Sure, this is possible. The individual where clause should be something like:

DIM @Center AS Location
-- Initialize the location here, you probably know better how to do that than I.
Dim @Radius AS Decimal(10, 2)
SELECT * from pointTable WHERE sqrt(square(@Center.STX-Location.STX)+square(@Center.STX-Location.STX)) > @Radius 

You can then pile a bunch of radii and xy points into a table variable that looks like like:

Dim @MyCircleTable AS Table(Geometry Circle) 
INSERT INTO @MyCircleTable (.........)

Note: I have not put this through a compiler, but this is the bare bones of a working solution.

Other option looks to be here: http://technet.microsoft.com/en-us/library/bb933904.aspx

And there's a demo of seemingly working syntax here: http://social.msdn.microsoft.com/Forums/sqlserver/en-US/6e1d7af4-ecc2-4d82-b069-f2517c3276c2/slow-spatial-predicates-stcontains-stintersects-stwithin-?forum=sqlspatial

The second post implies the syntax:

SELECT Distinct pointTable.* from pointTable pt, circletable crcs
WHERE crcs.geom.STContains(b.Location) = 1
  • This is how you would do it if you were going to use the basic SQL data types. However, I am asking about using the SQL geometry objects specifically because they use quadtrees or other spacial indexing. Your solution will fall completely apart if you wanted to search a db that had a few hundred thousand points in it, where the an object that uses spatial partitioning would have no problem at all. It gets even worse worse with your solution as i add additional radiai, as I would have to check the distance to each point in the db for each radius I was going to look at. Thanks for trying, though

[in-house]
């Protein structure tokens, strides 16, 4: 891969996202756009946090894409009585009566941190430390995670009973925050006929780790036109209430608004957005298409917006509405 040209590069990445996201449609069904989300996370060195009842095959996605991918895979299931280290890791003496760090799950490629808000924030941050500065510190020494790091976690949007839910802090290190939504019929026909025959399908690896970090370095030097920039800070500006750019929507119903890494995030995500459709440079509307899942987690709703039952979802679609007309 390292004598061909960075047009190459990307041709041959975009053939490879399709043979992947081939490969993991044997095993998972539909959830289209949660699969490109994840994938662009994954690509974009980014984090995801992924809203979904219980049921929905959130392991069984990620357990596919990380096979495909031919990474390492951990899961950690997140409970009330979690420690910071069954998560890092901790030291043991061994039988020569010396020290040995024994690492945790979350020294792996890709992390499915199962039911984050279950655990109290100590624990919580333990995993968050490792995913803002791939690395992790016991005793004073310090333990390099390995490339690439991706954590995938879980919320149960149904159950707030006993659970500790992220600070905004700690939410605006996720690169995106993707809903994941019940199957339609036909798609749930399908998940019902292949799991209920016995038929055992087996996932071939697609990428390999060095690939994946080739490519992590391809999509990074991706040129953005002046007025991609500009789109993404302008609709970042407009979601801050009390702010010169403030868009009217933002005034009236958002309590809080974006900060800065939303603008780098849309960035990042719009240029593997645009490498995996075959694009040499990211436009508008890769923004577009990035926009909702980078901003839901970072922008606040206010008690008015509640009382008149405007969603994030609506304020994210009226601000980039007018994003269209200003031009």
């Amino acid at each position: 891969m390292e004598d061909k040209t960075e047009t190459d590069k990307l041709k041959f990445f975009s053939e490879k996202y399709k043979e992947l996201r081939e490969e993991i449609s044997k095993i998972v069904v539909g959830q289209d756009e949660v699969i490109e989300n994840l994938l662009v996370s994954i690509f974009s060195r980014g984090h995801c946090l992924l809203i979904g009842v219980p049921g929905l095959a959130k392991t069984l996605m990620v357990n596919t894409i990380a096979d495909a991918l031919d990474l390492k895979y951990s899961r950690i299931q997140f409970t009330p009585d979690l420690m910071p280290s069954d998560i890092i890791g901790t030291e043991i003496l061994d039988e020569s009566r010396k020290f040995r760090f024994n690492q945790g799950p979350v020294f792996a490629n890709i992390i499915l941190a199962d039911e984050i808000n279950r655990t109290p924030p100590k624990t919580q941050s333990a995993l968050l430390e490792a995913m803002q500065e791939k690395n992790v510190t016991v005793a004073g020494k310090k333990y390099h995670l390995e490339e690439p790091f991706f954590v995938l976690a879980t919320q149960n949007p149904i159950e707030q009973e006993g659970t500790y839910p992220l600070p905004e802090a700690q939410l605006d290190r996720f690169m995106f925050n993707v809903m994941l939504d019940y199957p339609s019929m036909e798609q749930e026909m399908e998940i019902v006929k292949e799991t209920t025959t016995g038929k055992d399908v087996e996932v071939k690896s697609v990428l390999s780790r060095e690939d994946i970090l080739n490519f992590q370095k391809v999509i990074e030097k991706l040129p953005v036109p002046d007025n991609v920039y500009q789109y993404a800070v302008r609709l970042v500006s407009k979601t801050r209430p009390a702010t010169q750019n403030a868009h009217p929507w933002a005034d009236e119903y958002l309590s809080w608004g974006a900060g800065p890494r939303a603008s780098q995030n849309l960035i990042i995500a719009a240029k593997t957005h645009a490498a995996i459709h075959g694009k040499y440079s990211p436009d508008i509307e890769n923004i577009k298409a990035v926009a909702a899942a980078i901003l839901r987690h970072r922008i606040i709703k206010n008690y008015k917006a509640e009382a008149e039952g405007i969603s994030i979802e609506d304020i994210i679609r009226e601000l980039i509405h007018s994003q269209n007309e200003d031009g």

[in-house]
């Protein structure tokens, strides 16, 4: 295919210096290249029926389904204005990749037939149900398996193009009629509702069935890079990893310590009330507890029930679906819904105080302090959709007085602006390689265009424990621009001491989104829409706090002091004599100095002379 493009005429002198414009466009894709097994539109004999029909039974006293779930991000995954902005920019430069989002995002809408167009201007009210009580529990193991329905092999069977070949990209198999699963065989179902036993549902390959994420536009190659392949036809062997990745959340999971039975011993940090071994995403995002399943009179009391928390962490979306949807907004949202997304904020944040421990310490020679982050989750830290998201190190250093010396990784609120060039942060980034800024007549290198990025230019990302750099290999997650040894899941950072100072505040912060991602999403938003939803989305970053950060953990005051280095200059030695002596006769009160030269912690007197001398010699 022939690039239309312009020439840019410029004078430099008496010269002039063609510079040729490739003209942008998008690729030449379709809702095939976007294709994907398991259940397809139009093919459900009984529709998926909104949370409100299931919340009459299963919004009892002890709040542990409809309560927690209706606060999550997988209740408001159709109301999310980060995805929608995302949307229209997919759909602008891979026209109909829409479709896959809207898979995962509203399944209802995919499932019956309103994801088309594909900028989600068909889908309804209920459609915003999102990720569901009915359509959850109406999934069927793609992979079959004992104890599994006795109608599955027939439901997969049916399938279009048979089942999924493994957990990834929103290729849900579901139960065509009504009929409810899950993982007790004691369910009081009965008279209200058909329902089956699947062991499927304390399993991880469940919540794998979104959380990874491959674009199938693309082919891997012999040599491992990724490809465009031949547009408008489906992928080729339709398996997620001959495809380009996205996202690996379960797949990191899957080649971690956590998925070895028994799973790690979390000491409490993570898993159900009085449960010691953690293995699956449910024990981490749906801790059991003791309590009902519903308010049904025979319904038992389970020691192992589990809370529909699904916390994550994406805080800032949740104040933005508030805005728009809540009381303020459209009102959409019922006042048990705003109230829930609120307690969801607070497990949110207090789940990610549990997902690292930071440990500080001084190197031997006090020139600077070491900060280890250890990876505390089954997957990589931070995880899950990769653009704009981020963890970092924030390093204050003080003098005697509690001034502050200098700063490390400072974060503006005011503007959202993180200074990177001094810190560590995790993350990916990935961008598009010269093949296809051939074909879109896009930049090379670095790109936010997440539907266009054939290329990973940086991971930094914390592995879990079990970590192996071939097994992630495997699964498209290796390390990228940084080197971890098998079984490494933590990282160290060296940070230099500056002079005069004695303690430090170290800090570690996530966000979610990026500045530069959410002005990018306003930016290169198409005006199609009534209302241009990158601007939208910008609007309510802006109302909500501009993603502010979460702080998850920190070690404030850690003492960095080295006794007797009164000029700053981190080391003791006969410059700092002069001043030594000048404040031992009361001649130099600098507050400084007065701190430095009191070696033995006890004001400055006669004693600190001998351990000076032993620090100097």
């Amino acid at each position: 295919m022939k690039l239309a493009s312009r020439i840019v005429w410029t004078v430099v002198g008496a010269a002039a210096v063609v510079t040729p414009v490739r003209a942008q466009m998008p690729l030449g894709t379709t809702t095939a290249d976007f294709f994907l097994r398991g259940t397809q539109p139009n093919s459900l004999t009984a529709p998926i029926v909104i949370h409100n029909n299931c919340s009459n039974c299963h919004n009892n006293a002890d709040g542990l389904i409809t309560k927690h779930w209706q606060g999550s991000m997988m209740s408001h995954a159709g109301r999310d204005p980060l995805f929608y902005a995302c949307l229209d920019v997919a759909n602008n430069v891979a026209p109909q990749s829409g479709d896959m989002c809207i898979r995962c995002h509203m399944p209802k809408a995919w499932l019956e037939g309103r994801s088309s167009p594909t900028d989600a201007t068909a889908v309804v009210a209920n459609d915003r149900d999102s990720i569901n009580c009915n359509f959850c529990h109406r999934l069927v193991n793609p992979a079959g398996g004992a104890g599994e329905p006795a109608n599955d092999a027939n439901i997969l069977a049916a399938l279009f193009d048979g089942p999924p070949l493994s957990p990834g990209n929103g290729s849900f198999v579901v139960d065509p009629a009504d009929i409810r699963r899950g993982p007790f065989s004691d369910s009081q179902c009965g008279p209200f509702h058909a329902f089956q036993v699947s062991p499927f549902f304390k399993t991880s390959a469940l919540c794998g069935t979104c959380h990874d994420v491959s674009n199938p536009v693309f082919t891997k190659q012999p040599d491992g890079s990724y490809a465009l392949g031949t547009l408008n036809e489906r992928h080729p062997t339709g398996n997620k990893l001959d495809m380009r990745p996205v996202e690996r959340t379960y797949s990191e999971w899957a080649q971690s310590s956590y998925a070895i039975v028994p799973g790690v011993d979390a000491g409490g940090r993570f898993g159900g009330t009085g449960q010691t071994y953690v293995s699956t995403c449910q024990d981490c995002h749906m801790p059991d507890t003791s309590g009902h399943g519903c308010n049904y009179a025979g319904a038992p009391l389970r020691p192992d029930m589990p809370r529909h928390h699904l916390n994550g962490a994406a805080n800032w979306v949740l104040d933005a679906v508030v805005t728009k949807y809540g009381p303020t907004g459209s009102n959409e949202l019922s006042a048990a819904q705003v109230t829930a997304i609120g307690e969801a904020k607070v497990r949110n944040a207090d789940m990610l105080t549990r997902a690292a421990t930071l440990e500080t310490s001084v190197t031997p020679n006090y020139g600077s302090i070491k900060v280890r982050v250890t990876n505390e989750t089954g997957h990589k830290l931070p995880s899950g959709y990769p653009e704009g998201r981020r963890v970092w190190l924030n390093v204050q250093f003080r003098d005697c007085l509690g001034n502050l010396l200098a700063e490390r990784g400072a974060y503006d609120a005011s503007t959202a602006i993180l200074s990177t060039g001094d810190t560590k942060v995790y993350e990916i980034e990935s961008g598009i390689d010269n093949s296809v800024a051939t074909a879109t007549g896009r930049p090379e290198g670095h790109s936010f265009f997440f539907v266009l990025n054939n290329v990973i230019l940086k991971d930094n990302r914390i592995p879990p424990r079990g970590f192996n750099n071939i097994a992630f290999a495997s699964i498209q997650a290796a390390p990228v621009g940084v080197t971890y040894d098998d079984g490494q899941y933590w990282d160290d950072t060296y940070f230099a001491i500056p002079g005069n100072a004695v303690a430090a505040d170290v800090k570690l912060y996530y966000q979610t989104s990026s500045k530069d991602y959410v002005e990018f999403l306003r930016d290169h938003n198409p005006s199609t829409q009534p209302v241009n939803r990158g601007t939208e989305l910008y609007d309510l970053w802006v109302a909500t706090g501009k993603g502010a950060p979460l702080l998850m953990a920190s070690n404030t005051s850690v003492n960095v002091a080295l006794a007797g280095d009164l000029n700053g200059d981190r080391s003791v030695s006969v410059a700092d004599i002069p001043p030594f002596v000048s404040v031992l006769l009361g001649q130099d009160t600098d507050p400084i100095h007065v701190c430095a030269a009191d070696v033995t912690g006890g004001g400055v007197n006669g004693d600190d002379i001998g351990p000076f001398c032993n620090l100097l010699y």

– Roger Hill
    Feb 12, 2014 at 6:44
  • The server isn't magic, you're going to be doing a huge number of calculations anyways. You're going to want a data warehouse or calculated field if these are huge tables and server load / uptime are important. That said, solution updated to contain a SQL-Native possibility. Feb 12, 2014 at 17:17
  • 1
    That isn't correct. The point of spatial indexing (BSP trees, quadtrees, etc.) is to avoid having to do all the math by quickly pruning the search space down to relevant data. Spacial indexing, when properly used is very, very fast.That being said, the links you found were very helpful. I'm going to write up and post a synopsis of how to do this for future readers. Thanks for the assistance.
    – Roger Hill
    Feb 14, 2014 at 18:09

Your Answer

By clicking “Post Your Answer”, you agree to our terms of service, privacy policy and cookie policy

Not the answer you're looking for? Browse other questions tagged or ask your own question.